Maternal and infant deaths are very common in rural & tribal pockets of India. In addition to availability of facilities, lack of knowledge, beliefs in quacks (untrained doctors) and archaic cultural beliefs also play a crucial role in creating these problems. For example, in these regions, most families do not take required precautions during pregnancy, prefer to deliver babies at home rather than at a hospital, and do not take required immunizations. Statistics like Infant mortality, Maternal Mortality and Life expectancy at birth, are worse in rural areas and for tribals, than they are for urban areas and non-tribals.1,2 We believe that health education is necessary to improve this situation. We need to impart crucial knowledge to mothers, families and communities, so as to change behavior and practices, and spread messages that can save and protect the lives of children and help them grow and develop to their full potential.


SwaasthyaSaathi (SS) (field functionary) will be selected from the women living within the community to do health awareness work. They will be provided with technology, like tablet computers, to support them in this work. The tablet computers would be pre-loaded with health-care related content, like videos related to best practices of mother and child healthcare. The content would be converted to languages understandable to the tribal people, wherever needed. The SS would be trained on using the tablets, and on basic healthcare awareness. The work of the SS would be to show the videos and other content in the communities, with the hope that spreading awareness would improve the healthcare situation in those communities. The SS will be given a monetary incentive based on how many videos were shown, and to how many people. We might develop an Android application to keep track of such data. For more information, please check this document.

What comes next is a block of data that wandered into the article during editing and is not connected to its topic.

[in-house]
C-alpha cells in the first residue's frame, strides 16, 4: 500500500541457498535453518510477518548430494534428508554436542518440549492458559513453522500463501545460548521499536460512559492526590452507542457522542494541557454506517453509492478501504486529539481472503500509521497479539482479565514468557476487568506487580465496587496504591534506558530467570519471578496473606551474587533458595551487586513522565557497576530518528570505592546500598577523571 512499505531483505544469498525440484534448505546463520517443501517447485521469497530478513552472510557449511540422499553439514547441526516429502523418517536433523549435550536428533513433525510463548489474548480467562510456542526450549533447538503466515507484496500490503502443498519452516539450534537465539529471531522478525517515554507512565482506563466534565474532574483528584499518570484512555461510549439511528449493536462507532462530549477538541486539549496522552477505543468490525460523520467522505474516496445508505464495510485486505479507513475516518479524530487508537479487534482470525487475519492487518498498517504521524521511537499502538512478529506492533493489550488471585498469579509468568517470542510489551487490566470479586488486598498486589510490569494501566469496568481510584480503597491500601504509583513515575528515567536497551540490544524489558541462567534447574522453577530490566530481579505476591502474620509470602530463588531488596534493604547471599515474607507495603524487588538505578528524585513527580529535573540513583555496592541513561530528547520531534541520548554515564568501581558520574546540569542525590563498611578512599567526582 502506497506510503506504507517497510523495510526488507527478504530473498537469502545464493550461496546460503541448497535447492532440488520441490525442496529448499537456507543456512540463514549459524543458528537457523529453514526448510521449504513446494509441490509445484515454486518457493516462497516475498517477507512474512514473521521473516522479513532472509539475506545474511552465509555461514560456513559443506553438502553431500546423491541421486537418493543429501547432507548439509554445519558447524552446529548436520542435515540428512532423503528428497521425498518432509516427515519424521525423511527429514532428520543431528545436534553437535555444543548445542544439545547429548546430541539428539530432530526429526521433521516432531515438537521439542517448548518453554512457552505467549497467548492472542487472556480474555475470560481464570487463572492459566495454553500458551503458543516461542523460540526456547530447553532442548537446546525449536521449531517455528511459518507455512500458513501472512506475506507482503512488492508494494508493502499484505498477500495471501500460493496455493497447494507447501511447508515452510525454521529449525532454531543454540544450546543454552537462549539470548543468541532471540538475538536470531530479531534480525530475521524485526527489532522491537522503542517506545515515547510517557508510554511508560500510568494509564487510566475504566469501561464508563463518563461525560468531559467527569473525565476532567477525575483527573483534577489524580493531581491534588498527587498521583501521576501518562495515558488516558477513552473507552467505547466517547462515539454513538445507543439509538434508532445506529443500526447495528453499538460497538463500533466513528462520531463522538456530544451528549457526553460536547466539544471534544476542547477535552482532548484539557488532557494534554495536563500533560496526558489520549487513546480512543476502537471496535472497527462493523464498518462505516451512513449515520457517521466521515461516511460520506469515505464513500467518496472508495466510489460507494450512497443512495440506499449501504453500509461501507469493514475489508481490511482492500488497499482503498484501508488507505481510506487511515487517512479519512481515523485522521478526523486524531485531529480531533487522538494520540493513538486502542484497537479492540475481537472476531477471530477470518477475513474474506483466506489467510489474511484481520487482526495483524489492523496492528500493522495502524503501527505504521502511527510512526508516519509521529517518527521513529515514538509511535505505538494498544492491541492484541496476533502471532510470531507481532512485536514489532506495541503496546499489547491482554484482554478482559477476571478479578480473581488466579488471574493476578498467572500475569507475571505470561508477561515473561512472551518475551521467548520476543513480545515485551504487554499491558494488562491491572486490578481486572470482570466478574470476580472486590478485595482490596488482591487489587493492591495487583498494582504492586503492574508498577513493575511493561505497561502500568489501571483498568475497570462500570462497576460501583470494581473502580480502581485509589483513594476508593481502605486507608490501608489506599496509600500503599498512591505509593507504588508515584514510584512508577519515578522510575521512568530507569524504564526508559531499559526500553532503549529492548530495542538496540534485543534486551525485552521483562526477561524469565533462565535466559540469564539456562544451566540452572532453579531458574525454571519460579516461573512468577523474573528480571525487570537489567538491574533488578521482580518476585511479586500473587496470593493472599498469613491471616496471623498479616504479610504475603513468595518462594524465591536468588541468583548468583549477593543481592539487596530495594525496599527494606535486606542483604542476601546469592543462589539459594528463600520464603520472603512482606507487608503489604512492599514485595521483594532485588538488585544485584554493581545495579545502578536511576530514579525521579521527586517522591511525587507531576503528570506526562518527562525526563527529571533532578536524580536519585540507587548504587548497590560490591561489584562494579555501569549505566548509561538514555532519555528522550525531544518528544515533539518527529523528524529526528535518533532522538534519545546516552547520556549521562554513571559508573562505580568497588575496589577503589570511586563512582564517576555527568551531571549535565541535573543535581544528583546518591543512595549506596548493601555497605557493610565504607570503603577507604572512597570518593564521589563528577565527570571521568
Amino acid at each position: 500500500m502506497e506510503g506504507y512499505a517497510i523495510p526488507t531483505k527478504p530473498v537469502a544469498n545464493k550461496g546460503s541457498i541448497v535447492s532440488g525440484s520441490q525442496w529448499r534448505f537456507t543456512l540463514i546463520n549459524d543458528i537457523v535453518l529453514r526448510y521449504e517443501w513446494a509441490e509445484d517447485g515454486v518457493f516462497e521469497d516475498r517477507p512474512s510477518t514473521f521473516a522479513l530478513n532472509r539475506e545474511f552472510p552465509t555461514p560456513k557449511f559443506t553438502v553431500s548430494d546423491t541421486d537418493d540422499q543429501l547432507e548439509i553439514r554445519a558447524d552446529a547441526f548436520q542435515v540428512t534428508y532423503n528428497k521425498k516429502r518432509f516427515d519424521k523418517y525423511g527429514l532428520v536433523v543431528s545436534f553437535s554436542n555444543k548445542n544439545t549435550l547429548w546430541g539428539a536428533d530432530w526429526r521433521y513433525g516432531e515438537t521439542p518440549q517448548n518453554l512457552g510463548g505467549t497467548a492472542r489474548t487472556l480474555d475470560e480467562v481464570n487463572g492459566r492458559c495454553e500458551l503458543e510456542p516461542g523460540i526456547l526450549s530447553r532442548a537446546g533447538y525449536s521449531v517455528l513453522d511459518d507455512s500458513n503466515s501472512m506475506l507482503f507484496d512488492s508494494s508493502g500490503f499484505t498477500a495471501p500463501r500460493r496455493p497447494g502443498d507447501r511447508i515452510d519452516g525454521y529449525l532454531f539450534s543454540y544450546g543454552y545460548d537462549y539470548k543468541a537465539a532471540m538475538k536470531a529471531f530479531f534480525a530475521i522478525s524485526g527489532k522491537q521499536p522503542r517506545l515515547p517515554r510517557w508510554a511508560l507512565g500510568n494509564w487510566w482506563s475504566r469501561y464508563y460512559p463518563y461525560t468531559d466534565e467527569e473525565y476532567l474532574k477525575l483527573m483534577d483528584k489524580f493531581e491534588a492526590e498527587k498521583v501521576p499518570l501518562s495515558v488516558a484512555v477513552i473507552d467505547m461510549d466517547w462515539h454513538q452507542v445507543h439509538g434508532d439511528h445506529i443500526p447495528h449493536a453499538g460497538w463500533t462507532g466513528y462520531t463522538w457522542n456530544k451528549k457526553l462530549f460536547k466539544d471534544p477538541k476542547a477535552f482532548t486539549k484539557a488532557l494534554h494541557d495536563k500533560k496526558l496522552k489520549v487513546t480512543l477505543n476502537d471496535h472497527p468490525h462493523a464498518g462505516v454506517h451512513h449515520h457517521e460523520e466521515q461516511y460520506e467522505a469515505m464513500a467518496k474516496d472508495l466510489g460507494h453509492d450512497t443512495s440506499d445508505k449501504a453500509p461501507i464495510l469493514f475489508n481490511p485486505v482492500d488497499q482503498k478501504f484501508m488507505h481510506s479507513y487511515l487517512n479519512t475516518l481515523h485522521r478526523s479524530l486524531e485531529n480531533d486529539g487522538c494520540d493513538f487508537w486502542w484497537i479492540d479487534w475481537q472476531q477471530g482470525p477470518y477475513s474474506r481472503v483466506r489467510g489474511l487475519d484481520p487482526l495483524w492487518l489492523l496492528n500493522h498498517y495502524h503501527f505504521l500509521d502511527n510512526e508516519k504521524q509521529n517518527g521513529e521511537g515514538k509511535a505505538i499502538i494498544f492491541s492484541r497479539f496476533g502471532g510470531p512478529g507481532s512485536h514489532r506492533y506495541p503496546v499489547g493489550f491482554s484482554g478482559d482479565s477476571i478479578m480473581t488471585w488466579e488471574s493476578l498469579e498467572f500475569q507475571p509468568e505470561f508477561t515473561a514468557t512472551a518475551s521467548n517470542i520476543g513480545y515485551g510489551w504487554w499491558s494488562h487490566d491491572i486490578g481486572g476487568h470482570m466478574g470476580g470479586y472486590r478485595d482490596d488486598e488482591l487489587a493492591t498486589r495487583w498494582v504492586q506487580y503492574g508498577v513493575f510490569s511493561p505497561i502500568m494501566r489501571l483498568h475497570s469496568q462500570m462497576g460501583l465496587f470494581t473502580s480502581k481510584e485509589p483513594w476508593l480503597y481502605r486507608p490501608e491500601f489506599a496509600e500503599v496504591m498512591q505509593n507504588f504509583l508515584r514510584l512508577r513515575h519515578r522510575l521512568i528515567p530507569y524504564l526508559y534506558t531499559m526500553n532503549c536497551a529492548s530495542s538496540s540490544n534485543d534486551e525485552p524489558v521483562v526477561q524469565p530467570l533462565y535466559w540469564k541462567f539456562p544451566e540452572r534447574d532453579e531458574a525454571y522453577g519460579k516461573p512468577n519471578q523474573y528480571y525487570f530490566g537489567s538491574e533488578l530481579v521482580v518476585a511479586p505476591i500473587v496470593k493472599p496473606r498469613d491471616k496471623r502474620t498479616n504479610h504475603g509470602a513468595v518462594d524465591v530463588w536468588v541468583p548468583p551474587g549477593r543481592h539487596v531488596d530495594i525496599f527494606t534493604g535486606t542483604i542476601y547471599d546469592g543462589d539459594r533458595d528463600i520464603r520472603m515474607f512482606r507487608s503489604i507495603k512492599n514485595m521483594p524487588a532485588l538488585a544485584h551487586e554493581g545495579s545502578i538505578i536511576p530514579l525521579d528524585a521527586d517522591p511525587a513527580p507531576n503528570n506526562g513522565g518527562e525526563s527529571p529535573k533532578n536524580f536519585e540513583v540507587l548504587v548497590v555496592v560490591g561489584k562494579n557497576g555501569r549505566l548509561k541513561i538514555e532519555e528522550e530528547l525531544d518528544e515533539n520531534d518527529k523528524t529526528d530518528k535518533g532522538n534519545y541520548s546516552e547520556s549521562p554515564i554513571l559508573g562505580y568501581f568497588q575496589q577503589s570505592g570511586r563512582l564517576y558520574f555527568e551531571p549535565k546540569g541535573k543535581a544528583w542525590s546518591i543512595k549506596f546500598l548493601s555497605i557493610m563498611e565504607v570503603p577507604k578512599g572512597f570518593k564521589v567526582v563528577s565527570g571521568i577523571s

We initiated the pilot of this initiative in Singaniguda village, Podia block, Malkangiri district of Odisha. The pilot has been successful in giving essential knowledge to mothers & communities about the importance of first 1000 days of a child’s birth & necessary practices to be followed. This idea got selected for the “Forbes Under 30” conference at Philadelphia, USA. We have now expanded the initiative to Matteru & Metaguda villages of Podia block. We have notice increased participation of mothers in Immunization drives, VHND (Village Health & Nutrition Day) and a positive difference in their child health practices. We have learned many lessons in this journey & are working to improve this model.


  1. http://tribal.nic.in/WriteReadData/userfiles/file/Section%20Table/Section3Table.pdf
  2. Basu, S. (2000). Dimensions of tribal health in India. Health and Population Perspectives and Issues, 23(2), 61-70.